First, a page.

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Is the sentence "Yes, I can match this quality no problem" grammatically correct and natural when I want to answer to a person that I can achive the same quality of another person's product.

closed as off-topic by ColleenV Aug 22 '18 at 14:51

This question appears to be off-topic. The users who voted to close gave this specific reason:

  • "Questions asking for someone to find and correct errors or improve the phrasing are considered requests for proofreading and are off-topic. Please edit your question to focus on something in particular that you are unsure about; if that's not possible, see websites for proofreading instead." – ColleenV
If this question can be reworded to fit the rules in the help center, please edit the question.

  • Hi Ivan, we can help with specific questions about English. If you edit your question to explain which part of the sentence you feel might not be correct and why, we should be able to take it off hold. – ColleenV Aug 22 '18 at 14:52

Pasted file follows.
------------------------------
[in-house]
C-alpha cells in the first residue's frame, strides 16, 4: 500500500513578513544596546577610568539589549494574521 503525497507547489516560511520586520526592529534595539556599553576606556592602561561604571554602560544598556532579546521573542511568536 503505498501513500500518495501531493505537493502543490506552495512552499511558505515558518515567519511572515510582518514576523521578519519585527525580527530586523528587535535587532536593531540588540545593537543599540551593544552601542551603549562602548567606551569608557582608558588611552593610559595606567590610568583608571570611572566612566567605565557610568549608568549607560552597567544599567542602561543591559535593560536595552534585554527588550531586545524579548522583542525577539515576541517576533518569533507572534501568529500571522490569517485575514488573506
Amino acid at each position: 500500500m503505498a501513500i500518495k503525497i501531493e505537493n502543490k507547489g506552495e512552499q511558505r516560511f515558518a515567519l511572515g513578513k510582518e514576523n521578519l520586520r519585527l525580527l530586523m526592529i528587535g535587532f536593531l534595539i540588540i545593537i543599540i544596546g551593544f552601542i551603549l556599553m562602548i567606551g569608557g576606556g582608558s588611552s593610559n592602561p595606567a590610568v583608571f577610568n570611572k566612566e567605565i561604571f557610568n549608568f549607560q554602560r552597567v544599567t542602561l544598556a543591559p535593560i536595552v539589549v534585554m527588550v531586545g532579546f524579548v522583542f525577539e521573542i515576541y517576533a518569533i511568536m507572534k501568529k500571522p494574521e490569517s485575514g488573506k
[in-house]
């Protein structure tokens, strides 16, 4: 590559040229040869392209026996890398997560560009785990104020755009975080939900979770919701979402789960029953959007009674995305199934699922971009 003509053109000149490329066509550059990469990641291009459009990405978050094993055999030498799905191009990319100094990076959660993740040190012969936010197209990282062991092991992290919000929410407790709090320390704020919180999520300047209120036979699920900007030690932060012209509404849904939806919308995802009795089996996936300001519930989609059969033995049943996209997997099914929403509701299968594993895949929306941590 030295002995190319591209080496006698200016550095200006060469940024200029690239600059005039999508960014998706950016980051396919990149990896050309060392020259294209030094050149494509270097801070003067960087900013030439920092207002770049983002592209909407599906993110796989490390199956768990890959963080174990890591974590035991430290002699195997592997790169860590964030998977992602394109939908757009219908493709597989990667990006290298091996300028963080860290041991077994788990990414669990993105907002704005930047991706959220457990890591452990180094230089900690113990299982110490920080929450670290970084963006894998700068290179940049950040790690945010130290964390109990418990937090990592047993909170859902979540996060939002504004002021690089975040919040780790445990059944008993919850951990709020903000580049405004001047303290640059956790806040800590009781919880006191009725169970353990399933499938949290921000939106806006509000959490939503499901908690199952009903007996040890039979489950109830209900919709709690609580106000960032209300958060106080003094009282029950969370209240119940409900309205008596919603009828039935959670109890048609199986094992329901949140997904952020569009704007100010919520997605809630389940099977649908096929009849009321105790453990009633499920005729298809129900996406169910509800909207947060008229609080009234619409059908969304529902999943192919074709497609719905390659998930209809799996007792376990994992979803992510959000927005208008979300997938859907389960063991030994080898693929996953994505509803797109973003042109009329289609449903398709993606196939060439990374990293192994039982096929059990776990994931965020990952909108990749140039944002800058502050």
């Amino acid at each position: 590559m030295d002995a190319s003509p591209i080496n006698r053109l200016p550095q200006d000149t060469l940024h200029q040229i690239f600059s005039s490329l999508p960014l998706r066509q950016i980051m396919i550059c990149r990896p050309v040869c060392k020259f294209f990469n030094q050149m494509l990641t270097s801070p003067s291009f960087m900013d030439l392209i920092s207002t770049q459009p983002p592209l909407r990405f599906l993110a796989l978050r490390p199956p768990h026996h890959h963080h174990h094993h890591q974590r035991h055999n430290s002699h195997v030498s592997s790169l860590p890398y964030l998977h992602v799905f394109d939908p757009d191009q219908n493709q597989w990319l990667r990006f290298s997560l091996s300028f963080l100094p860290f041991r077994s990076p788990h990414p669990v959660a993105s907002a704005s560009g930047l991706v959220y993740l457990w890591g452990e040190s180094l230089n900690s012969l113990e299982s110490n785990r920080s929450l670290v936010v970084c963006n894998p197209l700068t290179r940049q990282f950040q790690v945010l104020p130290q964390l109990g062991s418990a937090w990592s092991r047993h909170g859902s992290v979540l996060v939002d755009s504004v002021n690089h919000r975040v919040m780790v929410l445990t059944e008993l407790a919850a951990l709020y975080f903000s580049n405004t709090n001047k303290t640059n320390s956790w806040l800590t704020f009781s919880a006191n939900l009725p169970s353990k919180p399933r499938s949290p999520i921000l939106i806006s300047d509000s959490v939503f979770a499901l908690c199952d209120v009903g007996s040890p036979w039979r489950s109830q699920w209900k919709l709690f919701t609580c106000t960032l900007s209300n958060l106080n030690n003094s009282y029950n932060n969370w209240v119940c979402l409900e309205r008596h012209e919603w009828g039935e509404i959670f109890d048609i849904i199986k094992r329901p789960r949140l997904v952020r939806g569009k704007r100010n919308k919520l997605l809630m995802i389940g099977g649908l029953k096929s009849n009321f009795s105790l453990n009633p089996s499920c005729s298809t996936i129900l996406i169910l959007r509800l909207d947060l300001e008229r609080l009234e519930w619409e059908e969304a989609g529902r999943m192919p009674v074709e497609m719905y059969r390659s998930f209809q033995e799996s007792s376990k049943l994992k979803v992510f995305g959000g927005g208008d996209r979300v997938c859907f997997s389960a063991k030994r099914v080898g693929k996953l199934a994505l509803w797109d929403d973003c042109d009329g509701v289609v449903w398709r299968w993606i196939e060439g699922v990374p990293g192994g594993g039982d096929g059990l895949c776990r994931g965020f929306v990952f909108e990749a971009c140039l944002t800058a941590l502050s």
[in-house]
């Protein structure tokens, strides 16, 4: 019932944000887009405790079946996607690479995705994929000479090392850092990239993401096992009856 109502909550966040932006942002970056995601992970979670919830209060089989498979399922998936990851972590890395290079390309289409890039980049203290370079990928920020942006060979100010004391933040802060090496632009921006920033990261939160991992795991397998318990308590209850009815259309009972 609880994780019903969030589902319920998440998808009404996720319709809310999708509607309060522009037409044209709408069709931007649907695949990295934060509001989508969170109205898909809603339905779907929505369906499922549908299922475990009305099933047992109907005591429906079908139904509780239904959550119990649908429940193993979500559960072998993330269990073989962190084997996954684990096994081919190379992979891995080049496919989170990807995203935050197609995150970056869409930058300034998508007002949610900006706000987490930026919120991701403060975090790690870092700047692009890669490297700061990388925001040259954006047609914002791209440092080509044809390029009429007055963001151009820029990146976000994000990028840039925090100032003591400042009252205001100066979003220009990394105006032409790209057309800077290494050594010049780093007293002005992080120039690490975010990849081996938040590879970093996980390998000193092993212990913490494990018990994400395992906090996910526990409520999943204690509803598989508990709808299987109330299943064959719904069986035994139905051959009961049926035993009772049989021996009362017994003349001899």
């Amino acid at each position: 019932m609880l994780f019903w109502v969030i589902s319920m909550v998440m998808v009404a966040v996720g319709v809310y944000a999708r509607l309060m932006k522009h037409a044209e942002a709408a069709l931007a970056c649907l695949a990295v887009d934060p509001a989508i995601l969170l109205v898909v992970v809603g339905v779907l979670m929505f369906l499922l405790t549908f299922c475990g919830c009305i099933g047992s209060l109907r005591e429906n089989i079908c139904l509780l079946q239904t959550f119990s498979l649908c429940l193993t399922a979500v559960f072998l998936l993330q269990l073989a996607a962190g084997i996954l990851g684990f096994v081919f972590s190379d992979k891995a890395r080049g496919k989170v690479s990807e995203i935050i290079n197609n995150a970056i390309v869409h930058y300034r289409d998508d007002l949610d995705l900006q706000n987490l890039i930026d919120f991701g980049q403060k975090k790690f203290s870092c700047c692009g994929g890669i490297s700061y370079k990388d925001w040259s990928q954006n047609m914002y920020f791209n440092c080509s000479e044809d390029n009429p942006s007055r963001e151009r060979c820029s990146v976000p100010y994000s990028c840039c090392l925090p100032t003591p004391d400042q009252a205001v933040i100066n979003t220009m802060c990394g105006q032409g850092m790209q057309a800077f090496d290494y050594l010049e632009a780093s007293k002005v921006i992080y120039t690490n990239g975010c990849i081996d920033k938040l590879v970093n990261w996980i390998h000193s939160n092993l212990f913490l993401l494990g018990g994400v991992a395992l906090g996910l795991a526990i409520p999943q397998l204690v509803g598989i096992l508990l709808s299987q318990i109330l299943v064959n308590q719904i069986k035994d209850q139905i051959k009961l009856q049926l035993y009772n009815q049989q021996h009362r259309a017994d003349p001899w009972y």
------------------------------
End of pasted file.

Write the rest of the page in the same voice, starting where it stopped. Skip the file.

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It's perfectly idiomatic but it's not grammatically correct.

The main part of the sentence, which can stand by itself, is:

Yes, I can match this quality.

To clarify that it's easy to do so, people often add:

It's no problem

which is also a grammatical sentence.

However, in idiomatic speech, they tend to omit the it's.

And they insert the expression no problem either in front or at the end of the sentence declaring that they can match the quality.

So it becomes:

No problem, yes, I can match this quality

or

Yes, I can match this quality; no problem!

If you were using formal speech or writing, you should say: It's no problem although you will commonly hear it shortened to just no problem!

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